**For this assignment we examine parametric curves.
A parametric curve in the plane represents a pair of continuous functions
that define ordered pairs (x,y). The equations are called the
parametric equations of the curve. The range of "t"
needs to be large enough so that the whole graph will be completed.**

**First let's see what the graph looks like
when a and b are equal to one.**

**We have a nice ellipse when a and b are
equal to one. Now let's see what happens when both a and b equal
two.**

**The general shape has remained the same,
except it is wider and longer. So let's vary a and b, not having
them equal. Set a = 2 and b = 3.**

**Let's do it again. This time b = 2 and a
= 3.**

**So far it seems that the only thing that
a and b change is the graph's width and/or length. I wonder what
will happen when a and b are negative numbers. Let a = -2 and
b = -3.**

**The graph looks the same. Since the positive
and negative values of a and b are used in the graphing, starting
with a negative value has no ill-effect on the graph.**

**Let's see what effect there is when a is
larger than b. Let a = 5 and b = 2.**

**It appears that if a is greater than b the
ellipse elongates along the x-axis. If b is greater than a, the
graph will elongate along the y-axis.**

**So for our original equation we see that
the variations in a and b, both positive and negative, cause the
graph to vary in its width and/or length.**

**Let's look at another equation that looks
very similar to our original one, but its results are quite different.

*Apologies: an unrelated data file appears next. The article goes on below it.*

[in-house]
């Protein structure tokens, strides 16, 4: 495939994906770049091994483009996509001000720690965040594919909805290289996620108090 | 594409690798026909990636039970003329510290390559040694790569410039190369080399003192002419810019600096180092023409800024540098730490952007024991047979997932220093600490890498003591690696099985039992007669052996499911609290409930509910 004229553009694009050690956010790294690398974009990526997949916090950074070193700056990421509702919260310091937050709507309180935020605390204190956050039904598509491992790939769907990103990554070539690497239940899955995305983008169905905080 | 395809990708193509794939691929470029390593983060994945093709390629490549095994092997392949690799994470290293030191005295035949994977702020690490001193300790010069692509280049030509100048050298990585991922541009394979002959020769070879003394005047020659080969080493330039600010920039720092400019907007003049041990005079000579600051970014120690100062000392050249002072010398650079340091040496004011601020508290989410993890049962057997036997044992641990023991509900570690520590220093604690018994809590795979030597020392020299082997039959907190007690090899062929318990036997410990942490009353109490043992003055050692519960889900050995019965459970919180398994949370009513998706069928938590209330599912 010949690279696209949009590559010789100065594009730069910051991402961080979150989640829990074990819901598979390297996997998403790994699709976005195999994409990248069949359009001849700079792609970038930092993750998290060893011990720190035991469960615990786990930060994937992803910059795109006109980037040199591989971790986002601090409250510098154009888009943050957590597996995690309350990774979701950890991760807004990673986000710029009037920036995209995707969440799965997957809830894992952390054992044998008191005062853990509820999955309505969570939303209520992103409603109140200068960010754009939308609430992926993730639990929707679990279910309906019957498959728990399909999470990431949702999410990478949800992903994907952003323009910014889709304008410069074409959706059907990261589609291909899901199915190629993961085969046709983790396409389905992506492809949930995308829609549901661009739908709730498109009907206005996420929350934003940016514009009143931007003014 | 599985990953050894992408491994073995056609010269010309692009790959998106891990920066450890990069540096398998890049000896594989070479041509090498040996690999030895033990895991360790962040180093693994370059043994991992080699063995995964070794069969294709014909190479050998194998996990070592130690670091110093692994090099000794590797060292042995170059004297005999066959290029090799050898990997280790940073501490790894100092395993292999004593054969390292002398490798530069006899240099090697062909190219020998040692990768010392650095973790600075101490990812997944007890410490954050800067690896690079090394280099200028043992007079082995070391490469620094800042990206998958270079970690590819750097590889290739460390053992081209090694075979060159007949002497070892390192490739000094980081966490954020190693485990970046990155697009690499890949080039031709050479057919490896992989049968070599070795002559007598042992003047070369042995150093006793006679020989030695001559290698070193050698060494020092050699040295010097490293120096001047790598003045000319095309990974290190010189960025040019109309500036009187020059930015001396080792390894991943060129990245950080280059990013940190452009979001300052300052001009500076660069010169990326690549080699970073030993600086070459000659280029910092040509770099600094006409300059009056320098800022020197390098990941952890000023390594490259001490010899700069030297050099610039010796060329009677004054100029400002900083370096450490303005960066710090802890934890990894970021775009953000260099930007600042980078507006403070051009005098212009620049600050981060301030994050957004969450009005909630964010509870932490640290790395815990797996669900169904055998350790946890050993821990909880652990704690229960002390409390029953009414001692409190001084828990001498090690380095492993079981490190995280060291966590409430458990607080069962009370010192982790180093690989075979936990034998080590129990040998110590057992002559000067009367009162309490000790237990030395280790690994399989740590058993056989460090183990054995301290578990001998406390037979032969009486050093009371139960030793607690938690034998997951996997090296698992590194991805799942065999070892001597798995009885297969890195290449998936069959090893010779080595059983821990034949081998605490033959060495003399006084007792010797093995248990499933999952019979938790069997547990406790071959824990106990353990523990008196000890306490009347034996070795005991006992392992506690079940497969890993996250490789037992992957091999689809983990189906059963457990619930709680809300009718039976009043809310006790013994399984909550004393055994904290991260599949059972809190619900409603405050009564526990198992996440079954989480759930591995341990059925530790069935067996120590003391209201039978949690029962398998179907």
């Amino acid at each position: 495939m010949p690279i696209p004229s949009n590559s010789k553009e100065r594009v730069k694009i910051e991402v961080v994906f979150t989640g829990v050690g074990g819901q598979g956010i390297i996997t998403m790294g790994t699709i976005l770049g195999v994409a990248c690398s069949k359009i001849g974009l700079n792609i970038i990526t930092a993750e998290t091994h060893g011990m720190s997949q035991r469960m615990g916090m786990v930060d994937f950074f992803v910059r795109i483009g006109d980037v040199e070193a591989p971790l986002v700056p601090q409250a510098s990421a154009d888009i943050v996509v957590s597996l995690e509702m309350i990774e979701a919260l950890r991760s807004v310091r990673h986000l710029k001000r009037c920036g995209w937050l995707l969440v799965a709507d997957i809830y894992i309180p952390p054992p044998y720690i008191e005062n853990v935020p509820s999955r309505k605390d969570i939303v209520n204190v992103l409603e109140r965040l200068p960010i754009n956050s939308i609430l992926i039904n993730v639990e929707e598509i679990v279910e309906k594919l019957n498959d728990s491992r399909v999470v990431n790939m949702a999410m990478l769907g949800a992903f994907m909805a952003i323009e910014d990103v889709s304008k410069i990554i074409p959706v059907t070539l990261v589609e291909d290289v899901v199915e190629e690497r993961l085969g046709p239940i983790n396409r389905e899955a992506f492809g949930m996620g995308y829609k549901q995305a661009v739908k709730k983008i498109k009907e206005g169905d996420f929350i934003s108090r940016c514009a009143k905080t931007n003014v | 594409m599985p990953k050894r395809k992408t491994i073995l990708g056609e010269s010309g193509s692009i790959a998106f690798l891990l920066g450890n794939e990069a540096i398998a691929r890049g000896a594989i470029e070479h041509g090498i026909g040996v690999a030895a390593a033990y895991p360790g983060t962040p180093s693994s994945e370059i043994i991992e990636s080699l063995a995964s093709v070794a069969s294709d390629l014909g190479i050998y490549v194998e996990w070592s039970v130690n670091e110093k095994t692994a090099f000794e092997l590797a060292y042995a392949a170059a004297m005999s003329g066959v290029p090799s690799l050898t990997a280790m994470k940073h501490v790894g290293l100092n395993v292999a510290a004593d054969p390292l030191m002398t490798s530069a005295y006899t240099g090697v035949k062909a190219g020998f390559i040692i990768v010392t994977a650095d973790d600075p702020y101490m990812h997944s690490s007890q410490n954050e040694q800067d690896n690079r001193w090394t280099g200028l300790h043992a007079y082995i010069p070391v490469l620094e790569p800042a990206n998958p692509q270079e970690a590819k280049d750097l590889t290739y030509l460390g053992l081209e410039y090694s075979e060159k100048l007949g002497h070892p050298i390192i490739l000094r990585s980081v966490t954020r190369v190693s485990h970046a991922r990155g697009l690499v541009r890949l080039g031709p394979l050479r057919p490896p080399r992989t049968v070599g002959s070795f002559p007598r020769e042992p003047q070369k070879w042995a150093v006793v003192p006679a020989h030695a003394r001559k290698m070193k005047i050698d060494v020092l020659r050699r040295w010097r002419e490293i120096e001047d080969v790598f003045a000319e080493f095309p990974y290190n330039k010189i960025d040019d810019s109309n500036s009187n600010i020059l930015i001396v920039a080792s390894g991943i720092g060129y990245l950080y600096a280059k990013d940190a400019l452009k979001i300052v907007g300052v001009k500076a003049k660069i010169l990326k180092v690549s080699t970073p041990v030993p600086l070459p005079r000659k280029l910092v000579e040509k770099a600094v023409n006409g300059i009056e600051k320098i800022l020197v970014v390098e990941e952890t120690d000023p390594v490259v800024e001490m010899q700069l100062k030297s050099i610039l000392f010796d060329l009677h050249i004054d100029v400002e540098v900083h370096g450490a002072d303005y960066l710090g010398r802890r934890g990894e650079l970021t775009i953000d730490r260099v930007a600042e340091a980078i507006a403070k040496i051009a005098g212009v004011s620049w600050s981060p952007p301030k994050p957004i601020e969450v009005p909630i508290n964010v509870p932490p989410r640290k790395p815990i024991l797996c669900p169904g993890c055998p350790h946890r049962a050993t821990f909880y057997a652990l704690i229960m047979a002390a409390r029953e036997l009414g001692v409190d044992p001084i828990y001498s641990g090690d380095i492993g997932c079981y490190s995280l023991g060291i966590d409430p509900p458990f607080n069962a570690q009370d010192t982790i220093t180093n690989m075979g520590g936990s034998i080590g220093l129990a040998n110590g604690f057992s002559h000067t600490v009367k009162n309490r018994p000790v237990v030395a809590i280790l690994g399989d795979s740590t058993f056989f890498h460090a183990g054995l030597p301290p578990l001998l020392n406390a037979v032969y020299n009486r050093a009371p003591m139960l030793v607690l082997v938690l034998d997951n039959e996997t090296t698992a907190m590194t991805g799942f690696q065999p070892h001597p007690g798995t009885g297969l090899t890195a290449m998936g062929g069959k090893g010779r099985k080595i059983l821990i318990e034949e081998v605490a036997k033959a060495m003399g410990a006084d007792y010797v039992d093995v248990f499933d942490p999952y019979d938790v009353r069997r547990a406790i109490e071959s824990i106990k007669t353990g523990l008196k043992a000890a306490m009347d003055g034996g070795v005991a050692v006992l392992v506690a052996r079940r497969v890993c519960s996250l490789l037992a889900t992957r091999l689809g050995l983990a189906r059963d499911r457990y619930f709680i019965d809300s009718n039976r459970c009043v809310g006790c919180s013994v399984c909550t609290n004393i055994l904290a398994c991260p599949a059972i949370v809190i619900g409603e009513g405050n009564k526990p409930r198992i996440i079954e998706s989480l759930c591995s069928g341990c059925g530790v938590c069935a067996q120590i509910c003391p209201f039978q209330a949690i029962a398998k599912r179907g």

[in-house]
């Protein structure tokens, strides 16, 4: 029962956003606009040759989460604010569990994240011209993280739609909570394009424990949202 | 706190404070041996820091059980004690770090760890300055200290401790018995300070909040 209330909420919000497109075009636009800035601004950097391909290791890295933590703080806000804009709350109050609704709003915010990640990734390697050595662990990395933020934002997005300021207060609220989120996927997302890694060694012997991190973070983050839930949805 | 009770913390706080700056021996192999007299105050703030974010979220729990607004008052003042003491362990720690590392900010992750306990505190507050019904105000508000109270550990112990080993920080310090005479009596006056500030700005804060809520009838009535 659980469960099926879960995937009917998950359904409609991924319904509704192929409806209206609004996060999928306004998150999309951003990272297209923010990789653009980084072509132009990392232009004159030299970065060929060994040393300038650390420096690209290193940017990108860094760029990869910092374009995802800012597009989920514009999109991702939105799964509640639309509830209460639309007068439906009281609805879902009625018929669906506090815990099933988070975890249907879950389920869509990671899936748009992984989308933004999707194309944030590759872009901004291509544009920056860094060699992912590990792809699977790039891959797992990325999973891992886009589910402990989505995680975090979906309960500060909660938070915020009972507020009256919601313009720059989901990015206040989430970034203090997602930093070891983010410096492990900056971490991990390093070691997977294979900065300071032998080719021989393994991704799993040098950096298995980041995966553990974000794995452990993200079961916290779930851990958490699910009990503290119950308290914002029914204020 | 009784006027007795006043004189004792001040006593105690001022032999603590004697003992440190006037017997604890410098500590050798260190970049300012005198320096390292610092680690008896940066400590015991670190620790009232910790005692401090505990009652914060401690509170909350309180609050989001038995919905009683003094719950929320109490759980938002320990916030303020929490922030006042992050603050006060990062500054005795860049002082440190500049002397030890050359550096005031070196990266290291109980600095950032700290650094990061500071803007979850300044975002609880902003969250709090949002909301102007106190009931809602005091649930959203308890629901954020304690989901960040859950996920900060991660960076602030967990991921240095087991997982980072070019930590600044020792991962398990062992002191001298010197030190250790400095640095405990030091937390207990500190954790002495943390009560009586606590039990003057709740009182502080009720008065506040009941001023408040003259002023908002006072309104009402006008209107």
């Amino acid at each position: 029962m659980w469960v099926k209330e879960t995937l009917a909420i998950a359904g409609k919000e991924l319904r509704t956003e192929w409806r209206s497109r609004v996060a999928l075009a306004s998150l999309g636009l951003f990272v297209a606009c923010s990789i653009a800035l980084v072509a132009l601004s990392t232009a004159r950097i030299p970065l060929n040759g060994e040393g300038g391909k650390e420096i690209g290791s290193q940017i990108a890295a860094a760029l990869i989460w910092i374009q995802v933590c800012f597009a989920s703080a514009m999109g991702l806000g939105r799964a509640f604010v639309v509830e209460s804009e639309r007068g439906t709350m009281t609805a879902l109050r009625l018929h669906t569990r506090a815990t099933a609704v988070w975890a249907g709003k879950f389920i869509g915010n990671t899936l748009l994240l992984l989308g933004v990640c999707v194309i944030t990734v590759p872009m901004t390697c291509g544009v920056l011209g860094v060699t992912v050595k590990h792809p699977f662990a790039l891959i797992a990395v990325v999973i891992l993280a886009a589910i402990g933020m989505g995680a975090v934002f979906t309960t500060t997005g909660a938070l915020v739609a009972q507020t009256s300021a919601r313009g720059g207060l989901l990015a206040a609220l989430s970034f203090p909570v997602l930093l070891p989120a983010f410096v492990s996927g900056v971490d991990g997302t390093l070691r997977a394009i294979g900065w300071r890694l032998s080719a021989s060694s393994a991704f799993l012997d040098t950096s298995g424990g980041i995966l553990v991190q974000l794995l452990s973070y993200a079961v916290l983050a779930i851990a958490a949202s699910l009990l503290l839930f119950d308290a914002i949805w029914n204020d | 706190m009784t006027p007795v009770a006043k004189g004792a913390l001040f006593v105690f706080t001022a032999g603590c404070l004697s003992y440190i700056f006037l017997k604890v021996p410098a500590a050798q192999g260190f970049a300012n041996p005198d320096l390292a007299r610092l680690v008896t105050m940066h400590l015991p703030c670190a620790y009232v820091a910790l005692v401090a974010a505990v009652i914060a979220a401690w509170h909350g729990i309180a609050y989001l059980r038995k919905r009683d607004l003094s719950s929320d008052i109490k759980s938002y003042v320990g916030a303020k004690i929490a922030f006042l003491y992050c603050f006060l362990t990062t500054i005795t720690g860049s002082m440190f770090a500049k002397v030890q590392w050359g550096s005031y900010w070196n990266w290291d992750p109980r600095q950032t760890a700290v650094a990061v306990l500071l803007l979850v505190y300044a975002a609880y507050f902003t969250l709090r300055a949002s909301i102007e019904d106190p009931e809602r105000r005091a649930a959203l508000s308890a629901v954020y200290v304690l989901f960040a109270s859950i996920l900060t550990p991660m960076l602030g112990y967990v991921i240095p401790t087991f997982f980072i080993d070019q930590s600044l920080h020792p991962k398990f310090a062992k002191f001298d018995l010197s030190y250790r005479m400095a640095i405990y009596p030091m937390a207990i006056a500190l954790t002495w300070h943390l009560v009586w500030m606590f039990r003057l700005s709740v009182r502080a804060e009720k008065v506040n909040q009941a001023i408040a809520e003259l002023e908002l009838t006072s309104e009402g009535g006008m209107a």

The equation is . First let a =
2 and b = 3 as we did in the first equation. Let's see what we
get.**

**This graph looks like our very first graph
when a and b both equaled one. So far there is no indication of
the two equations being different. Let's examine further before
we generalize that the equations are equivalent. Let's see if
there is a difference when a = 2 and b = 3 as we did in the other
equation.**

**WOW! Now it's different! Let's set a = 3
and b = 2 and see what happens.**

**It's definitely different! I like it. Let's
explore some more.**

**Why don't we let a = 4 and b = 5.**

**Let a = 6 and b = 2.**

**I like it! Now a is set at 4 and b is set
at 7.**

**Now let's switch the values around with
a = 7 and b = 4.**

**Another neat graph. I want to try one more
combination. I think that I see something happening. Let a = 2
and b = 7.**

**I noticed that whenever b was an odd number,
the graph was open at one end. Whenever b was an even number,
the graph was enclosed. Look at the graphs carefully. Do you see
any other similarities?**